Self-administration training

Rats were trained in Med Associates operant boxes (Med Associates, St. Albans, VT, USA) fitted with 2 levers (active and inactive), a stimulus light located directly above the active lever, speaker, and house light. Operant boxes were housed in individual sound-attenuating chambers, and all boxes were controlled by Med-PC IV software (Med Associates, St. Albans, VT, USA). Rats were initially trained in 2 h sessions on a fixed-ratio 1 (FR-1) schedule. A response on the active lever resulted in a 3.6 s infusion of 0.5 μg of fentanyl paired with stimulus light (white light) and tone (78 dB, 2900 Hz). Each infusion was followed by a 20-s time out signaled by termination of the house light. Responses on the inactive lever were not reinforced (no infusion or cues). Rats were trained for a minimum of 10 sessions and to a criterion of >25 infusion for 3 consecutive sessions.

Mechanical sensitivity test

Rats were placed under plastic containers (25 × 15 × 12 cm) on a stainless-steel grid floor for 15 min prior to testing. Mechanical sensitivity was assessed by applying von Frey filaments to the mid-plantar surface of the rat’s hind paw for 5 s using the up–down method [32]. A positive response was marked by a retraction of the hind paw. Baseline paw withdrawal threshold was determined by measuring withdrawal thresholds for 3 days prior to FR-1 self-administration training. Thereafter, paw withdrawal threshold was assessed prior to each self-administration session (i.e., ~22 h withdrawal). Drug-naive rats were weight-matched controls that were subjected to identical mechanical sensitivity testing but were not trained to self-administer fentanyl.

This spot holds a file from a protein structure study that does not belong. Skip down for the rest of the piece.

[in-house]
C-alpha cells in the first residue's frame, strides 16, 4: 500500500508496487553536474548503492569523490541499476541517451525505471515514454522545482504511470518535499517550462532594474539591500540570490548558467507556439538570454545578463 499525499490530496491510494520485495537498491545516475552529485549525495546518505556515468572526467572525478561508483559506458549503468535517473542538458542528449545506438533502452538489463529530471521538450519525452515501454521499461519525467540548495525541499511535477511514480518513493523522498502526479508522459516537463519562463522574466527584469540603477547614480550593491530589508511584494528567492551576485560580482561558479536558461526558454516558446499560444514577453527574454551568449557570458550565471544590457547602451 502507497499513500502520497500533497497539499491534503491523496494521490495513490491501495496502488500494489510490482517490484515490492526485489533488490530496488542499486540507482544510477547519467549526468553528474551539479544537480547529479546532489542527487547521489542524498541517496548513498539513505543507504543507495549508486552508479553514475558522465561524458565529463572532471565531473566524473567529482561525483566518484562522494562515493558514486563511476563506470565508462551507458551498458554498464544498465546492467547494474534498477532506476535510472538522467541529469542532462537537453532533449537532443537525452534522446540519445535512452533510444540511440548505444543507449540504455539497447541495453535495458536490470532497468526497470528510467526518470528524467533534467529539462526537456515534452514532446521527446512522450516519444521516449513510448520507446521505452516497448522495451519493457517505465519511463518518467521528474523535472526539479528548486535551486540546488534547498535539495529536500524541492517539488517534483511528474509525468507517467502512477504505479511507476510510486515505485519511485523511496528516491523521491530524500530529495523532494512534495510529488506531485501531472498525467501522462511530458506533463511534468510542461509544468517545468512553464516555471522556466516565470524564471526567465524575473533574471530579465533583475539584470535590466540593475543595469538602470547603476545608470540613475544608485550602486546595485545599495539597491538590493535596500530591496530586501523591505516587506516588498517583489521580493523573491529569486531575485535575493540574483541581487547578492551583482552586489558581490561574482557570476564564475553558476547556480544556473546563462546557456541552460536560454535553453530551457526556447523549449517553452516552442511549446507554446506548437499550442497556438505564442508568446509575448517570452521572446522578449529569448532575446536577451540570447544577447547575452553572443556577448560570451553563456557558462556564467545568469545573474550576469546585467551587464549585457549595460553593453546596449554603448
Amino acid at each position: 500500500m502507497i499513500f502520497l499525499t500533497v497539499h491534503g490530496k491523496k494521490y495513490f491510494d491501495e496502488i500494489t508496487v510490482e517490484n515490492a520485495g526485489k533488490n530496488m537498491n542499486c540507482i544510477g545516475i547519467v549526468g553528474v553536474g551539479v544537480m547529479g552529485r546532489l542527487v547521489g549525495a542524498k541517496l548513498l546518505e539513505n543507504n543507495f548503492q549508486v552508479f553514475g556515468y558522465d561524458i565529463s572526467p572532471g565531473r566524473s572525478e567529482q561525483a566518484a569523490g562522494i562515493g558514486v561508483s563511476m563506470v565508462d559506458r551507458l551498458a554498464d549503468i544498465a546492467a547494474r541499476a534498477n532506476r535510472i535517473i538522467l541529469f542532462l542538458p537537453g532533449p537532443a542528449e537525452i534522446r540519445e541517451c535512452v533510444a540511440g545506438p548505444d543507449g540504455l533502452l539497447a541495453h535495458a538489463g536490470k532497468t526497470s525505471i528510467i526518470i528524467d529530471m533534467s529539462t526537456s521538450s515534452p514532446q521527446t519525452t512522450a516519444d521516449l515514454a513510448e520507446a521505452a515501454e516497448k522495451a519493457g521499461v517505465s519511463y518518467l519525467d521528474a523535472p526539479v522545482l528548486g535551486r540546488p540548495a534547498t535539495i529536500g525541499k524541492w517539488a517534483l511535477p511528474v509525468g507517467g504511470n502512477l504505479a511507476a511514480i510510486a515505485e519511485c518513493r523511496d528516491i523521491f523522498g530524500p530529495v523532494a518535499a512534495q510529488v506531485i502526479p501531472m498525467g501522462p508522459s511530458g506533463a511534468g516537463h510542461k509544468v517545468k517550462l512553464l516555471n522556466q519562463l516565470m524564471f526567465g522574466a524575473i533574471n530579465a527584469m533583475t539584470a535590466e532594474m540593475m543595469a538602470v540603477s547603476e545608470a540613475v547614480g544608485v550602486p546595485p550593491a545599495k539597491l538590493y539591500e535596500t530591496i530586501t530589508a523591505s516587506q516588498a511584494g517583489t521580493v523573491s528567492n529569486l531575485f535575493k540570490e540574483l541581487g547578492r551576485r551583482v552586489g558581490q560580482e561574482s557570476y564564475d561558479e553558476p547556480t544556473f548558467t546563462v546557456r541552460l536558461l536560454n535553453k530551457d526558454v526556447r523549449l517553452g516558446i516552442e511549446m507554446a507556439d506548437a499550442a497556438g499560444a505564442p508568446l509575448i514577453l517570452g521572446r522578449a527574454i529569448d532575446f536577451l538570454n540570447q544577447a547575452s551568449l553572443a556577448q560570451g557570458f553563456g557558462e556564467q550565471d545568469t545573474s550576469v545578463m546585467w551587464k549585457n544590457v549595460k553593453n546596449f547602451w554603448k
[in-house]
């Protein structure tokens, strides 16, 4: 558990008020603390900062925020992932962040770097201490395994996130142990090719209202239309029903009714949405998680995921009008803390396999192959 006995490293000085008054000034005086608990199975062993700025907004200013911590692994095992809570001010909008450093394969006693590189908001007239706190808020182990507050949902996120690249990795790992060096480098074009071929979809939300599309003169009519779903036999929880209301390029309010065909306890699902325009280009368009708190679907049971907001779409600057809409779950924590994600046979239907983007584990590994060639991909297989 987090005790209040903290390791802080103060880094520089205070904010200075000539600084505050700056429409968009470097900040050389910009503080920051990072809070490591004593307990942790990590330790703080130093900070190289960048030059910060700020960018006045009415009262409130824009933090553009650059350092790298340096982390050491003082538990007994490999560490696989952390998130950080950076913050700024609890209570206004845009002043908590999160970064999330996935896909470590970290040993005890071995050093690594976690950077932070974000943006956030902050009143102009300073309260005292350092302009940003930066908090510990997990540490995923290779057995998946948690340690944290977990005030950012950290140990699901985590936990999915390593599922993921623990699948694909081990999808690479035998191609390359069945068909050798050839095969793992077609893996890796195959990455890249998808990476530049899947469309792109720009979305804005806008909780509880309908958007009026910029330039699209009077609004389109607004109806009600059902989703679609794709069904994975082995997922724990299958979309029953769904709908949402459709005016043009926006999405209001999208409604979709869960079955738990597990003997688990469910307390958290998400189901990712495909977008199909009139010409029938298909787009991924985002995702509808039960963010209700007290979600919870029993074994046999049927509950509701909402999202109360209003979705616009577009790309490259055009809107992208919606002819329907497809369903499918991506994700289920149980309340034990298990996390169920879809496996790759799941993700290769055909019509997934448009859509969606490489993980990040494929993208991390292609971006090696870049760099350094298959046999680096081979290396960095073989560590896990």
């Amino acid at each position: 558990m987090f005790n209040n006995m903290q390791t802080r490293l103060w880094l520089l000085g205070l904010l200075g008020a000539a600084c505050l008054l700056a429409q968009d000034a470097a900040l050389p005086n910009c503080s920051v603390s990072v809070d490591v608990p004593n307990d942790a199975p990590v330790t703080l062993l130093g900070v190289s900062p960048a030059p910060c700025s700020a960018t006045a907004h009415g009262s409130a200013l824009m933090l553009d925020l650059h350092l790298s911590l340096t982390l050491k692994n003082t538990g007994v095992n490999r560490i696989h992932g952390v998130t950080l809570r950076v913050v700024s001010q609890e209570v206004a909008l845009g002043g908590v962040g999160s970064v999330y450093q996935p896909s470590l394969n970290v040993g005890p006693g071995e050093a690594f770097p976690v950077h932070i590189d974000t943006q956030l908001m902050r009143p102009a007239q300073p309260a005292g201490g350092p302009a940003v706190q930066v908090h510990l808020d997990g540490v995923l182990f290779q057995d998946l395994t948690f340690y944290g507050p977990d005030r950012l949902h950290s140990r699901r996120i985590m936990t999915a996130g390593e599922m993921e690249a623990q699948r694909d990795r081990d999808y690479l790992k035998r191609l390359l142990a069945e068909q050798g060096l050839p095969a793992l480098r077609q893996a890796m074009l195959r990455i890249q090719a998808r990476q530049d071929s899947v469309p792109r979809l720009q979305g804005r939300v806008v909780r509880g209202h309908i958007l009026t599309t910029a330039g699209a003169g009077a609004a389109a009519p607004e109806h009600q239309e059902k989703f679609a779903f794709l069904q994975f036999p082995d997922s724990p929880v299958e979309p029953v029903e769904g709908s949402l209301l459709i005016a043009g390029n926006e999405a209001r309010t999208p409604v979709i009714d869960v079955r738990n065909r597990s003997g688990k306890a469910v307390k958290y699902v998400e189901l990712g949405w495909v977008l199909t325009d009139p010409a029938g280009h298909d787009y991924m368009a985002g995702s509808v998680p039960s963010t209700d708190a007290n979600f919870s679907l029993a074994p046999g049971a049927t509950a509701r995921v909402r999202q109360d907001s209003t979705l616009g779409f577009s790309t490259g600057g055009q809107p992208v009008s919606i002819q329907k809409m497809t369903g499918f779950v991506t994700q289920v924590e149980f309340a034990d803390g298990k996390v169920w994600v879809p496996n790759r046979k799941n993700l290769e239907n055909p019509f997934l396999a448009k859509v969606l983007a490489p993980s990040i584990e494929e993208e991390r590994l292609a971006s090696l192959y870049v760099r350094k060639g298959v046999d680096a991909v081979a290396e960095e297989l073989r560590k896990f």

Within-session behavioral economics procedure

Demand for fentanyl was determined using a within-session BE procedure consistent with previous studies [9, 10, 31]. Briefly, animals were tested in 110-min sessions where the dose of fentanyl per infusion was decreased in successive 10-min bins on a quarter logarithmic scale (1.12, 0.63, 0.36, 0.20, 0.11, 0.06, 0.04, 0.02, 0.01, 0.006, 0.004 μg fentanyl per infusion). Demand curves were fit to the data for each session of individual subjects using an exponential demand equation [11]. Consistent with our BE procedure for remifentanil [10], curve fitting was performed by including all data points up until two bins past the point of maximal price paid (effort expended) per mg fentanyl (pmax).

Rats were trained for a minimum of 6 days and until stable demand was observed before any pharmacological manipulation. Animals were considered stable when demand parameters (Qo and α values) differed by less than 25% across three consecutive sessions. Once stable, rats were given an i.p. injection of vehicle or SB (3, 10, or 30 mg/kg) 30 min prior to testing. Rats were given a minimum of 3 days between testing to ensure a return to baseline demand. Treatment order was assigned pseudorandomly with all rats receiving 30 mg/kg on their final test. This was done to alleviate any concerns regarding possible persistent effects of 30 mg/kg SB [33].

Fentanyl + SB locomotor control